Sandra Day O'Connor
On July 7, 1981, Reagan — who had pledged during his 1980 presidential campaign to appoint the first woman to the Court — nominated O'Connor as an Associate Justice of the Supreme Court. O'Connor was confirmed by the U.S. Senate with a vote of 99–0. In her first year on the Court she received over 60,000 letters from the public, more than any other justice in history.
She served as an Associate Justice from 1981 until her retirement from the Court in 2006.
Boy Scouts of America v. Dale,O'Connor joined the majority in holding that New Jersey violated the Boy Scouts' freedom of association by prohibiting it from discriminating against its troop leaders on the basis of sexual orientation.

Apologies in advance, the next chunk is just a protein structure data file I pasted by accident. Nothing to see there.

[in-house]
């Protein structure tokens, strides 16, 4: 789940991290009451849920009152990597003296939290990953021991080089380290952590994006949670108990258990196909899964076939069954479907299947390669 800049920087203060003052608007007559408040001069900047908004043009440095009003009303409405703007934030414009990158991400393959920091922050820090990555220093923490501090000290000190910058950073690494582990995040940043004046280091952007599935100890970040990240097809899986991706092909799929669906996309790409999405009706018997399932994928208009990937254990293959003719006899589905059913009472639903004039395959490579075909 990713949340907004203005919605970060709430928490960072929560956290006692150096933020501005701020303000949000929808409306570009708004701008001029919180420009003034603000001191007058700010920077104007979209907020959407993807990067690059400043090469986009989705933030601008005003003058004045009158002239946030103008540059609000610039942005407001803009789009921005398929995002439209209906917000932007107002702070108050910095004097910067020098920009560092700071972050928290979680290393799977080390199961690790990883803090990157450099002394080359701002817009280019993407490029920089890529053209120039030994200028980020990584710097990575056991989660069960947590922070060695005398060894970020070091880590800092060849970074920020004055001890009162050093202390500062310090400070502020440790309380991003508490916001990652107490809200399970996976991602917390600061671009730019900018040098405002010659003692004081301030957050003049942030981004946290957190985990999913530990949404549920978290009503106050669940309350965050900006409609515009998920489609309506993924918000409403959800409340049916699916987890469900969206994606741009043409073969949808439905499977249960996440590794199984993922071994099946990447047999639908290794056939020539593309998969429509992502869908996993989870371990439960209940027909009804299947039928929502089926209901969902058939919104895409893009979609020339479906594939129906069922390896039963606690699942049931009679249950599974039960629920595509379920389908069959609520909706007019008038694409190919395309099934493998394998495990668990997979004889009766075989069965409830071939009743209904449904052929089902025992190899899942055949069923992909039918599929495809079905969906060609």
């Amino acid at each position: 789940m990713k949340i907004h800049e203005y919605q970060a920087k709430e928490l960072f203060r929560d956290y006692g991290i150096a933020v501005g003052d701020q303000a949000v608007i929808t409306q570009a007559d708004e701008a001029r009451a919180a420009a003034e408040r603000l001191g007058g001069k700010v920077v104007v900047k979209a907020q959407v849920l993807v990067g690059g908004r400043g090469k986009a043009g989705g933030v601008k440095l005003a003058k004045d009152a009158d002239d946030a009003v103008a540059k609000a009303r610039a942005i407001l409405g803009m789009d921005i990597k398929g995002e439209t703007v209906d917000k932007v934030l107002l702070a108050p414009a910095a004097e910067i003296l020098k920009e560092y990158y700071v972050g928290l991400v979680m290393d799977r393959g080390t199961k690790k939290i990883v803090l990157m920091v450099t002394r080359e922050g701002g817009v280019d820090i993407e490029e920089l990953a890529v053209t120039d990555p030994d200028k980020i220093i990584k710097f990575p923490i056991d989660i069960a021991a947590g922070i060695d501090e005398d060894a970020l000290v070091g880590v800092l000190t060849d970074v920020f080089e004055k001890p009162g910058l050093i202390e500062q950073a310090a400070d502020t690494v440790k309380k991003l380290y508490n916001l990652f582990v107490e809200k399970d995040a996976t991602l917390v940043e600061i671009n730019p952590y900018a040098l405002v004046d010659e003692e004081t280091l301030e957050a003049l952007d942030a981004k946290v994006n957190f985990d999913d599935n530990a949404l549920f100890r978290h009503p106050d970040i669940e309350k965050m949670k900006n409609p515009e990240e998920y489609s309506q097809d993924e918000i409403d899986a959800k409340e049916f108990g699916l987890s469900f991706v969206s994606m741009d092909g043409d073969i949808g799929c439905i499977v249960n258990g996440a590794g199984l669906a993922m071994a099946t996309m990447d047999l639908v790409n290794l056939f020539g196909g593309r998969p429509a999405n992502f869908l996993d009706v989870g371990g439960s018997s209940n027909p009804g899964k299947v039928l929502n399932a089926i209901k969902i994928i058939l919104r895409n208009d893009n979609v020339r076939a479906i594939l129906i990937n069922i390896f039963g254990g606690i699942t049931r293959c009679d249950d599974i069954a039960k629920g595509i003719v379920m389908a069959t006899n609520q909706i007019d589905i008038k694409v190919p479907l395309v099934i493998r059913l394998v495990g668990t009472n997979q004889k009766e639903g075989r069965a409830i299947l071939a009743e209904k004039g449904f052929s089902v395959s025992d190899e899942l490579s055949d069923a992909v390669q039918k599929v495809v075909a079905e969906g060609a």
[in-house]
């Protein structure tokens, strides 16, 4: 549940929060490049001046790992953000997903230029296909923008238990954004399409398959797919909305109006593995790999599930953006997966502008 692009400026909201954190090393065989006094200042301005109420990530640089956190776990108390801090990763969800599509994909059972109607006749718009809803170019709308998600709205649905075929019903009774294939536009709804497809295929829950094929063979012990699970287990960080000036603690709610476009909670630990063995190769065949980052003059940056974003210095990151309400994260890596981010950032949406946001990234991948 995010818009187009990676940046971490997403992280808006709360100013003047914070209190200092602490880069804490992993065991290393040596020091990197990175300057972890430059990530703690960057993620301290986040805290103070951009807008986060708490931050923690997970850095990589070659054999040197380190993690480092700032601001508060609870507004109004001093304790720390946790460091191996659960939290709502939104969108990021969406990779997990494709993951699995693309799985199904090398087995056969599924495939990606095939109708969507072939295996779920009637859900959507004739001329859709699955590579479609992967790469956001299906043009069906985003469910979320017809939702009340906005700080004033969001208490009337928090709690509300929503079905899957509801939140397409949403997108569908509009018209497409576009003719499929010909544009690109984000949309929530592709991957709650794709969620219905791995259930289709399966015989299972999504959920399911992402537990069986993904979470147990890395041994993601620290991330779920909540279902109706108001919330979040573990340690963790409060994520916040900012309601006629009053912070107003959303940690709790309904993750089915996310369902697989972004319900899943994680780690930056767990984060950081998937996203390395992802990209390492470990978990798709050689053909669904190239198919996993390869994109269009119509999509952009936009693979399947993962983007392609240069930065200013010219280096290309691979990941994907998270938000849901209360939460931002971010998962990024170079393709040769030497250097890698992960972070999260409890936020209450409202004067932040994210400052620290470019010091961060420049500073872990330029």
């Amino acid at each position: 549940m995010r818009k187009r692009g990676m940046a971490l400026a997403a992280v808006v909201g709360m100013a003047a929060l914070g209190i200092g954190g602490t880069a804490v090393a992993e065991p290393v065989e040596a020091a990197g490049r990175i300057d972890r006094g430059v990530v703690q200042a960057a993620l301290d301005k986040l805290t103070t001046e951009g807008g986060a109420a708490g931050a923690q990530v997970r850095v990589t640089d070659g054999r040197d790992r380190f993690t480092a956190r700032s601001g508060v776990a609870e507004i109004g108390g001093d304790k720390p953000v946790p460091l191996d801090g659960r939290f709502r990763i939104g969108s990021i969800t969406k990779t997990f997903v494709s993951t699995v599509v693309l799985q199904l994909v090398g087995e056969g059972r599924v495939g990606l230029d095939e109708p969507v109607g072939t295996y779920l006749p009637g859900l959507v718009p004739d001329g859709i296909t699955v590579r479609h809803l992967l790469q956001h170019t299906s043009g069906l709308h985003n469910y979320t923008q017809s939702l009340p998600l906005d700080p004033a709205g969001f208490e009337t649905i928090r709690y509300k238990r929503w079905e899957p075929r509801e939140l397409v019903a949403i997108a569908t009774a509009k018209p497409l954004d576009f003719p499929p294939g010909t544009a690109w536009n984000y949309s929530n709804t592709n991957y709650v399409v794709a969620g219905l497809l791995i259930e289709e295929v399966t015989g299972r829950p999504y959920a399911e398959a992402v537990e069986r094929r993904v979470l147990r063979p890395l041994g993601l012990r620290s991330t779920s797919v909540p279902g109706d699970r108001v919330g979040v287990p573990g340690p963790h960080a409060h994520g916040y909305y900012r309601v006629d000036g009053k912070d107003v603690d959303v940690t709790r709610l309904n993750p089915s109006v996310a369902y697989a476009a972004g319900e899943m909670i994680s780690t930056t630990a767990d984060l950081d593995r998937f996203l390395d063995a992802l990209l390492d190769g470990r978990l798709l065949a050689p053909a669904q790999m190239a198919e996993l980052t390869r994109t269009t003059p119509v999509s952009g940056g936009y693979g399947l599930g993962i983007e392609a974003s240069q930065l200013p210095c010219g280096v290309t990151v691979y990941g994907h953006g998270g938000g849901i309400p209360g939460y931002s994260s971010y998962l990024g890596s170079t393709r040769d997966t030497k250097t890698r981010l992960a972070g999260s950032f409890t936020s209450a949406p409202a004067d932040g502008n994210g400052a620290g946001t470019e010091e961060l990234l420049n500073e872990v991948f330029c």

United States v. Lopez,O'Connor joined a majority holding unconstitutional Gun-Free School Zones Act as beyond Congress's Commerce Clause power.
Bush v. Gore, O'Connor joined with four other justices on December 12, 2000, to rule on the Bush v. Gore case that ceased challenges to the results of the 2000 presidential election (ruling to stop the ongoing Florida election recount and to allow no further recounts).
Lazy B: growing up on a cattle ranch in the American Southwest - O'Connor and her brother co-wrote this biographical account of their early lives living on their cattle ranch.
The majesty of the law: reflections of a Supreme Court Justice - O'Connor's biography of her life as a Supreme Court Justice.
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